Shine a Light full movie review - The Rolling Stones are still rollin'
The Rolling Stones are still rollin'.
That is the primary message of Martin Scorsese's well crafted if conventional rock and roll movie, 'Shine a Light,' based on two concerts played at the Beacon Theater in New York City in late 2006. Mick Jagger was always considered a phenomenon, the sexiest, most hyperactive white soul dancer in the world. He's almost freakish now, as exhilarating and kinetic at 62 as he was at 20. But 62!
Mick has the same tiny butt and slim body and an astonishingly flat, smooth stomach, But he like Keith Richards and Ron Wood has the ravaged face of a Bowery bum. These Dorian Grays bear the marks of their dissipation--or simply their intense living--in the visage. Only Charlie Watts, the perennial Stones drummer, just looks like an ordinary, healthy old man. Four or five years ago Wood was downing a bottle and a half of vodka a day and smoking a pack and a half a day. Keith Richards' indulgences are legendary, including his own claim, later retracted, that he once snorted up his father's ashes in a line of coke.
Watts, the drummer, has always maintained a Buddha-like silence together with a Cheshire cat grin. Richards is notable for often kneeling on the stage, and draping his wrist over a mike, or one of his cohorts. Ron Wood is constantly mobile and smiling, and has that standard aging rocker look: big seventies mop of dyed or otherwise assisted hair, ravaged face, stick-thin limbs. Mick of course is the front man of the band, its voice, its dynamo, its flame. He has as many moves as Michael Jackson, and you may wonder who influenced who of that pair.
Ups and downs they have had, and changes of personnel, with Wood coming in after Mick Taylor, who replaced the drowned Brian Jones, left the band, Daryl Jones replacing Bill Wyman as bassist, and so on. But the Stones have an exceptionally solid history nonetheless, with Keith Richards and Mick Jagger, who met at the age of four or five in Kent, still after 45 years together not only the creative center but the center of enthusiasm and joy of performance.
The aggregation Scorsese records here is typically excellent. The Stones not only have an unrivaled set of songs but still deliver extremely classy musical backup as well as all the old style in their renditions. It's just hard to get on the stage as an equal with a band this tight and this strong. But since the newest song they do is from twenty-five years ago in the film, the occasional fresh partner provides welcome variety. Success varies. The cute, smiley Jack White is a charmer when he joins Mick with guitar and voice for "Loving Cup," but his performance is so good natured it's more a sweet sing-along than the exciting duel it might have been. Christina Aguilera does a blistering rendition, with Mick, of "Live with Me," but she tries too hard and almost wails out of control. Best of these assistants, not an assistant at all but a fully equal partner, is the blues great Buddy Guy along for a song Mick says he first heard Muddy Waters perform, "Champagne & Reefer." That one is a true duel--and it's astonishing to see the youth of Guy's face, alongside the deep creases in Jagger's, given that he's nine years older than Mick.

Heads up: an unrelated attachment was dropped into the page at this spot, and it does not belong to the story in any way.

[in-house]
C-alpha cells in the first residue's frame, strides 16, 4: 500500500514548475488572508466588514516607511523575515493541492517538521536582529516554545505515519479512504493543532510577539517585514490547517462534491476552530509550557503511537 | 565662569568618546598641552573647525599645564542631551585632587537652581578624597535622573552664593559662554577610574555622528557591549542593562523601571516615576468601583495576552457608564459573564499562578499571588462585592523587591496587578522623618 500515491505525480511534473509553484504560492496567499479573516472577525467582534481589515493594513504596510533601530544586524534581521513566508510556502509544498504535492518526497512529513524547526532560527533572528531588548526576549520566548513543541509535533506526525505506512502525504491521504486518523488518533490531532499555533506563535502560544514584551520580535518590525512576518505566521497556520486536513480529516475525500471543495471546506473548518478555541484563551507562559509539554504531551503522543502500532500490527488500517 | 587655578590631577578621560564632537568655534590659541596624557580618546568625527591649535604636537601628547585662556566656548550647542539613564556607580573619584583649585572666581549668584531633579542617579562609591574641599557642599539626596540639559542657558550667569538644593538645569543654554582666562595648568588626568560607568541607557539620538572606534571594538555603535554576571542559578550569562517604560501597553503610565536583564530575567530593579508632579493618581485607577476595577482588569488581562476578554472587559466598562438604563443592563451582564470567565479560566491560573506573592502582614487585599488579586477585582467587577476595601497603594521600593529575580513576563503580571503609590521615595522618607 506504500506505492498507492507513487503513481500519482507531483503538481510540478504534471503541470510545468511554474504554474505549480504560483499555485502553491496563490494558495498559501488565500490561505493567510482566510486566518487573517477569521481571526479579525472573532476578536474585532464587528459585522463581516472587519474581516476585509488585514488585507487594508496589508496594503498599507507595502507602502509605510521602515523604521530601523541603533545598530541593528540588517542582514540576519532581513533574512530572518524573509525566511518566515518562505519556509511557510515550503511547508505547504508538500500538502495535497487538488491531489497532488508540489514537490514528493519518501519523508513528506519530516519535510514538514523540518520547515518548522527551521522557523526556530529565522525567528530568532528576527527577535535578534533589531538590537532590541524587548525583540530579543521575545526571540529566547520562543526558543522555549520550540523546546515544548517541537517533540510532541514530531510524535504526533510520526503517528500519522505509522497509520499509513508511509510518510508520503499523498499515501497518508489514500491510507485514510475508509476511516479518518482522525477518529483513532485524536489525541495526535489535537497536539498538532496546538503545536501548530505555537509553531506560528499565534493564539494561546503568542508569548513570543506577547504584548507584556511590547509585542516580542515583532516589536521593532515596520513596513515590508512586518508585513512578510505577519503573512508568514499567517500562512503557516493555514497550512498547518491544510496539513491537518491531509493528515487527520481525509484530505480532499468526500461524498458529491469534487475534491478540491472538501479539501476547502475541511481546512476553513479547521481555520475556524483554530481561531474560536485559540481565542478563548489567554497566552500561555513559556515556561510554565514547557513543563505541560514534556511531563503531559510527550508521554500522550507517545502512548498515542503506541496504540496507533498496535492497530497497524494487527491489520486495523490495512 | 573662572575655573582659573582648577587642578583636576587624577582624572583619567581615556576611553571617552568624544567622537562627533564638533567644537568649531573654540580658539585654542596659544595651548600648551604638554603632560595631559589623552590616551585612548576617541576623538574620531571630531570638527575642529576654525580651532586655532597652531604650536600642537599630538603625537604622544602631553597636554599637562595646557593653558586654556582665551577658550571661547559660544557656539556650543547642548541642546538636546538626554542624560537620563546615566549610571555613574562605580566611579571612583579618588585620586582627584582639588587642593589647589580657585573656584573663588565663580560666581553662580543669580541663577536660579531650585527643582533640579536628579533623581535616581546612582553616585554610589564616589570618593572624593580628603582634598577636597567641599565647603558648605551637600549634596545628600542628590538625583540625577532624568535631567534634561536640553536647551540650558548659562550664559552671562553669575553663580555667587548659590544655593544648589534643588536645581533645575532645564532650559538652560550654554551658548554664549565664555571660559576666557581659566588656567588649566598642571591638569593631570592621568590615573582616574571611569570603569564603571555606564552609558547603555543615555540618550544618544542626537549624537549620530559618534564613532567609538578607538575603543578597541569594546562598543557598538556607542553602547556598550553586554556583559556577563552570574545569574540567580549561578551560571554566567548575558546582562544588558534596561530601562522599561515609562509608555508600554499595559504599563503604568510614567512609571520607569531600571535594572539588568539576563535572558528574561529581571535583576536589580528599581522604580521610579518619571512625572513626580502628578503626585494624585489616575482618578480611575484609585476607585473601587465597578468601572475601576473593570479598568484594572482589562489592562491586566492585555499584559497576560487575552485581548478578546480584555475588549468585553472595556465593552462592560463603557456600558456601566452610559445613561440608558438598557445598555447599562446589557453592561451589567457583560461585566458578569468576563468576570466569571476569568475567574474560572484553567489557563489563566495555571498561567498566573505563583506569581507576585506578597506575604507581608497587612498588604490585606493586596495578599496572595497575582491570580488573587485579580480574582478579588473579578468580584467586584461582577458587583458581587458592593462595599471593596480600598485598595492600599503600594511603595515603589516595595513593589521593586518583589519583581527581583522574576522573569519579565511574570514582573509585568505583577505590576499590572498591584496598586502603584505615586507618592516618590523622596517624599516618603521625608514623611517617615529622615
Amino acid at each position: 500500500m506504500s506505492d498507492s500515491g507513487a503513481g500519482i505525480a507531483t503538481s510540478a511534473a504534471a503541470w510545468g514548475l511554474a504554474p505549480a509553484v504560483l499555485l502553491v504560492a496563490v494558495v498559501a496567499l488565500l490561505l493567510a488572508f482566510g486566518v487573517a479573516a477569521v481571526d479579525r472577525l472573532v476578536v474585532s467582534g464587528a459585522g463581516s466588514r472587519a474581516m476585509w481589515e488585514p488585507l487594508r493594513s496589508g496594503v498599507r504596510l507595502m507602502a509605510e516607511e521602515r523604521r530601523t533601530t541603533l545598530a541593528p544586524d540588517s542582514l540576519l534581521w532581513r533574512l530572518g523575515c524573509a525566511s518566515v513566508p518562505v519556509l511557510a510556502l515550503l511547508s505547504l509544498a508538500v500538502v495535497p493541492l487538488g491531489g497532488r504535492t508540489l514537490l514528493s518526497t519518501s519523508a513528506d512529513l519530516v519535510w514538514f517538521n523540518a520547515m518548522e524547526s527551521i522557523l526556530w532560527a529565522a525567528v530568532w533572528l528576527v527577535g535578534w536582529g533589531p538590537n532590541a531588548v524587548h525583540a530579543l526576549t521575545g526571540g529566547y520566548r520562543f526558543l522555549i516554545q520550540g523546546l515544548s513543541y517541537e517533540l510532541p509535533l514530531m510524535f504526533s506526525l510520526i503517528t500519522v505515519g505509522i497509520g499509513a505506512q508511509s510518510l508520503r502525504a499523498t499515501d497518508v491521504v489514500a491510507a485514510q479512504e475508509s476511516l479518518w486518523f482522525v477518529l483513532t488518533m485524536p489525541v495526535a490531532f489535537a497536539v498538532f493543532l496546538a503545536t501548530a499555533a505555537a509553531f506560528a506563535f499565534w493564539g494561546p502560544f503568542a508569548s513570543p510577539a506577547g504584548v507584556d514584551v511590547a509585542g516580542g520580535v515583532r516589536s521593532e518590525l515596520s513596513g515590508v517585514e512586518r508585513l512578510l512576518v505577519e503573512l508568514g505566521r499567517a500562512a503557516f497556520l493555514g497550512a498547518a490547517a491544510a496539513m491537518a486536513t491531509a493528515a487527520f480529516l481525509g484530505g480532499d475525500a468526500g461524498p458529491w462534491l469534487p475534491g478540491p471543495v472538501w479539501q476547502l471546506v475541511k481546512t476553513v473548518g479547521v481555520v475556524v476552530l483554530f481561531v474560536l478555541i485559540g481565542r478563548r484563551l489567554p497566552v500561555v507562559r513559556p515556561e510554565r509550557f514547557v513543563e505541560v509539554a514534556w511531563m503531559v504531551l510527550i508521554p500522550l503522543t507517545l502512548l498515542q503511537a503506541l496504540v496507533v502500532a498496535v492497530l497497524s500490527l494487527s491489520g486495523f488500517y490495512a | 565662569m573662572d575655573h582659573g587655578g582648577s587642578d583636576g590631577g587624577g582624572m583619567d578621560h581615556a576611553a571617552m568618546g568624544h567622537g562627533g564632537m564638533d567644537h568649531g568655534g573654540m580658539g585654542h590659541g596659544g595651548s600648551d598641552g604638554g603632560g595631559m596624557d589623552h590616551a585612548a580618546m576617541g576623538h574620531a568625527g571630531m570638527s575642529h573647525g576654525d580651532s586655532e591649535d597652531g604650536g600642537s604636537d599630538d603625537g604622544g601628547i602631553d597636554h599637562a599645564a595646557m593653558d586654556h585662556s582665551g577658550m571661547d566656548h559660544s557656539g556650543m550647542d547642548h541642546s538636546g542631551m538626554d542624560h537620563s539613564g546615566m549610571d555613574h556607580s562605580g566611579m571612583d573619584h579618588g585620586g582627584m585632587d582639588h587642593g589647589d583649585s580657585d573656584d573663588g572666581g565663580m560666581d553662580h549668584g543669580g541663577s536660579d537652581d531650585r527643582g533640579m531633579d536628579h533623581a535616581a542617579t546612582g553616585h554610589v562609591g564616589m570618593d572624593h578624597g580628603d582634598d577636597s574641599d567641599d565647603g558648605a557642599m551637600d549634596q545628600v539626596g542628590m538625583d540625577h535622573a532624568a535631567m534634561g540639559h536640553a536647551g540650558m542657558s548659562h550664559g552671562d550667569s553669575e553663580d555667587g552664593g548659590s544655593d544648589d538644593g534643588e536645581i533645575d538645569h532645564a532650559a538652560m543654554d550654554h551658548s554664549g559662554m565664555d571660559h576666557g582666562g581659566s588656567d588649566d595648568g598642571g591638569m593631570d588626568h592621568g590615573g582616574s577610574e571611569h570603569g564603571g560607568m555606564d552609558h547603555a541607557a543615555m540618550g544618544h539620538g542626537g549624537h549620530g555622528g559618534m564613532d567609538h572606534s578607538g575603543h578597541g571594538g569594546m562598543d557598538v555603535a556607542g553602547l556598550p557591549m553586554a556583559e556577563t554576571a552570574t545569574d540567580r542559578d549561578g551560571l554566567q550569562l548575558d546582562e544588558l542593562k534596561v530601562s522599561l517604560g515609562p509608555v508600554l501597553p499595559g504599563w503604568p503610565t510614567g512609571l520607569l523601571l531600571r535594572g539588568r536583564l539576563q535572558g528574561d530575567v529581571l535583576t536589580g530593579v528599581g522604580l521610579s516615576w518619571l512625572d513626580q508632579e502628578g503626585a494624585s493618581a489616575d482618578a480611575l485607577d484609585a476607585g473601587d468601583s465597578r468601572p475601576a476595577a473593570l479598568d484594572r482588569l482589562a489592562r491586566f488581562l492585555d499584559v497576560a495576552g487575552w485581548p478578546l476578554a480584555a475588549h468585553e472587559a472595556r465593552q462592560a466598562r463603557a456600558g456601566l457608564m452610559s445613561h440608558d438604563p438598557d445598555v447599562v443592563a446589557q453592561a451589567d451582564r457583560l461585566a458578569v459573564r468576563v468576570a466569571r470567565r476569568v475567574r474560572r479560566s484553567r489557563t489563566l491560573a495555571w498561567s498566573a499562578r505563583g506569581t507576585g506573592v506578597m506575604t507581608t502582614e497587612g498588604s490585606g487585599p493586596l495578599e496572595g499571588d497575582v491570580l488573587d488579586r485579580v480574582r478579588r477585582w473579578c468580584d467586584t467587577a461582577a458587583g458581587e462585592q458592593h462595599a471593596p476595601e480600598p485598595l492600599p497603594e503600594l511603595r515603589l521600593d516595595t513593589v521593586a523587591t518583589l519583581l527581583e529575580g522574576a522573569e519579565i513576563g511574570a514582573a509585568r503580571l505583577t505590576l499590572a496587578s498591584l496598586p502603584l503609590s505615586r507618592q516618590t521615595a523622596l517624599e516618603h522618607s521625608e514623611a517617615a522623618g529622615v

As an album, Shine a Light unquestionably works. It doesn't include all my faves, but it does have exciting, risk-taking performances of "Satisfaction" and "Sympathy for the Devil." not to mention "All Down The Line," "Start Me Up," "Brown Sugar," "Shattered," and "Jumpin' Jack Flash" Mick imparts all his old swagger to "Some Girls" and "Tumbling Dice" and makes "As Tears Go By" and "Faraway Eyes" touching and (tongue-in-cheek) sincere. It's simply awesome that all these songs can still come across so intensely and musically; but that's what being great performers and the greatest rock and roll band is about. Scorsese shows them up too close though, and shows too many wrinkles.
Scorsese used so many photographers and so much light it made the Stones nervous ahead of time. The result is technically impeccable, but for a director who made the classic musical summing up 'The Last Waltz' and just recently the penetrating Dylan documentary 'No Direction Home', and for a band famously recorded in the shocking Maysle brothers 'Gimme Shelter' not to mention dozens of inventive song videos, the tame technique used here is a bit disappointing. One thing that's missing is any long looks at members of the audience, though glimpses show that they're of all ages. It doesn't add too much to have footage showing Marty's control freak nerves before the shoot (he could never accept that he didn't know exactly what songs were coming and in what order), nor is it hugely exciting to have Bill and Hillary present, though they have to be, because there they were, and Bill said a few words to the crowd before the concert began. Not earthshaking either are a few clips of early Stones interviews, though it's inevitable to show the one where Dick Cavett asks Mick at 24 if he can imagine doing concerts when he's sixty, and he replies, "Yeah, easily. Yeah." He was playing for laughs at the time, but truer words were never spoken. There is a recording of the concert by itself, including a few extra songs. I'd like to see the whole film again in IMAX. The sound system wasn't cranked up quite enough in the screening I saw. This is a remarkable experience. It confirms the excellence of the band. But to see them in their prime, better the 1974 concert film, Ladies and Gentlemen, the Rolling Stones, when Mick's face was smoother and his costumes more immodest--though that one is hard to come by.
Are the Stones still getting their rocks off? "Yeah, easily. Yeah."